How can the seasonal greetings impact your plans for content?
Facebook has stated on the record that they’re concerned about the declining number of personal posts shared across news feeds. When people click on the seasonal greetings, they are prompted to create a Facebook post describing their feelings about the change in season.
As a marketer, seasonality should already play a role in your plans for content. But the seasonal greetings give you an even greater opportunity to connect with people who share content and their own opinions about the changing atmosphere.
Plan your Facebook campaigns, including organic postings and paid advertising, around the change of the season. Customize your message with language and visuals that reflect the time of year. You can trigger emotional feelings in people who see your content by tying your brand and your promotional material to how people perceive the time of year.
5. “Facebook Stories” Arrive in Mobile
Facebook Stories formally launched at the end of March and closely resembles stories features already in use by Instagram and Snapchat. Each user can share photos and videos that tell his or her own unique story.
Like Instagram and Snapchat, the stories disappear from social feeds after 24 hours.
This was an interesting move by Facebook. The company acquired Instagram in 2012 and introduced Instagram Stories to challenge Snapchat in this new category. Over 150 million people actively used Instagram Stories in the first six months that the feature became available.
Facebook presumably detected a similar opportunity to launch stories on the parent app. Similar to the seasonal greetings feature, Facebook is betting that the stories option will increase the amount of personal content published by their nearly 2 billion users.
In a statement released on the day Facebook Stories went live, the company said the stories feature represents how people are choosing to share and engage with content - visual and video formats are taking over.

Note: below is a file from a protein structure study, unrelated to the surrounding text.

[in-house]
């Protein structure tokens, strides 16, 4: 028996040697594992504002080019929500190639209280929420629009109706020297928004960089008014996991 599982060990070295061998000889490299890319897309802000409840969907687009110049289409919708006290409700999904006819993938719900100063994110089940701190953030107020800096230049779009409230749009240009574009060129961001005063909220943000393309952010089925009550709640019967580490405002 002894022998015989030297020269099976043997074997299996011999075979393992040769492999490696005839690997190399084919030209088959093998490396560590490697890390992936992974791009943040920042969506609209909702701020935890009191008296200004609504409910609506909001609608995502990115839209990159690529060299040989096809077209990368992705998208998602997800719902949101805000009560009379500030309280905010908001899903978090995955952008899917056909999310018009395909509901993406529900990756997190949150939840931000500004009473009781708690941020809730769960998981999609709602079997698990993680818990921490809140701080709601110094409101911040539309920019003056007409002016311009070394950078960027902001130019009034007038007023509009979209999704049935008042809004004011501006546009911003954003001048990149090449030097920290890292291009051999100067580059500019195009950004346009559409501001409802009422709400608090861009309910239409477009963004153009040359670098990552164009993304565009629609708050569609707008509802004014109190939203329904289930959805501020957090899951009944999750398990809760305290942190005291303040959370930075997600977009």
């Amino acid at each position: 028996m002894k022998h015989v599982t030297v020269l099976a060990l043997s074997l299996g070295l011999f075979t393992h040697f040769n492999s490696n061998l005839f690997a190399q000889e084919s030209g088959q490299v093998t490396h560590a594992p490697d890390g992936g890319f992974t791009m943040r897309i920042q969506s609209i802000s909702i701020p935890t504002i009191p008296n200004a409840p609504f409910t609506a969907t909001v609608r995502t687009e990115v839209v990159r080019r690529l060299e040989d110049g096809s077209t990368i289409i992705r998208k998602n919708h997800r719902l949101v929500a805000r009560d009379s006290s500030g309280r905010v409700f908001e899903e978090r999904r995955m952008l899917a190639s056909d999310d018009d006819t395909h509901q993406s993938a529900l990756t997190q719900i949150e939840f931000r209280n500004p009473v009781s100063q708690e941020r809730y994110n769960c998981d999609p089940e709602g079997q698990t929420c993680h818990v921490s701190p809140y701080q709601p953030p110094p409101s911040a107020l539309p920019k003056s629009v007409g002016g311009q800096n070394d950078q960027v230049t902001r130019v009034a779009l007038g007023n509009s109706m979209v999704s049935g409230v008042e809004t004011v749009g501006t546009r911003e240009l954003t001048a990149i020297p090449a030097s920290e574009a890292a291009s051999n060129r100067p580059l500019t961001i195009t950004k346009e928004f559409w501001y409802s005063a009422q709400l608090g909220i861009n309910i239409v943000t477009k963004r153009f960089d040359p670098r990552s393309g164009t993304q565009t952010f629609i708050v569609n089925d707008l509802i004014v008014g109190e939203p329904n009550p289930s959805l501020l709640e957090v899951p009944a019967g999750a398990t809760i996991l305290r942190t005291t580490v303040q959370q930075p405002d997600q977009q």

Why will Facebook Stories impact how you create content?
Simply put, Facebook is placing greater value on high-quality content that is more visual or in the form of video. The company recognizes that people are more likely to interact with content that is visually stimulative, and will share those captivating pieces of content with friends or followers who will enjoy the moments.
Strategies to create content on Snapchat are already in place for marketers, and similar creative guides for Instagram are also in the formulation process. The tactics used to create content for those two channels - greater emphasis on customized visuals and videos - must now be applied to Facebook for stories that boost awareness, engagement, and conversion.
We’ve come up with a number of strategies to help you increase your creative output with custom visual and video content that you can use across Facebook and any other social platform. Register and download our webinar recording of “How to Scale Content Creation for Digital and Social Channels” for advice on mobile behavior, technology’s role in the creative process, and new solutions to create high-quality content at scale.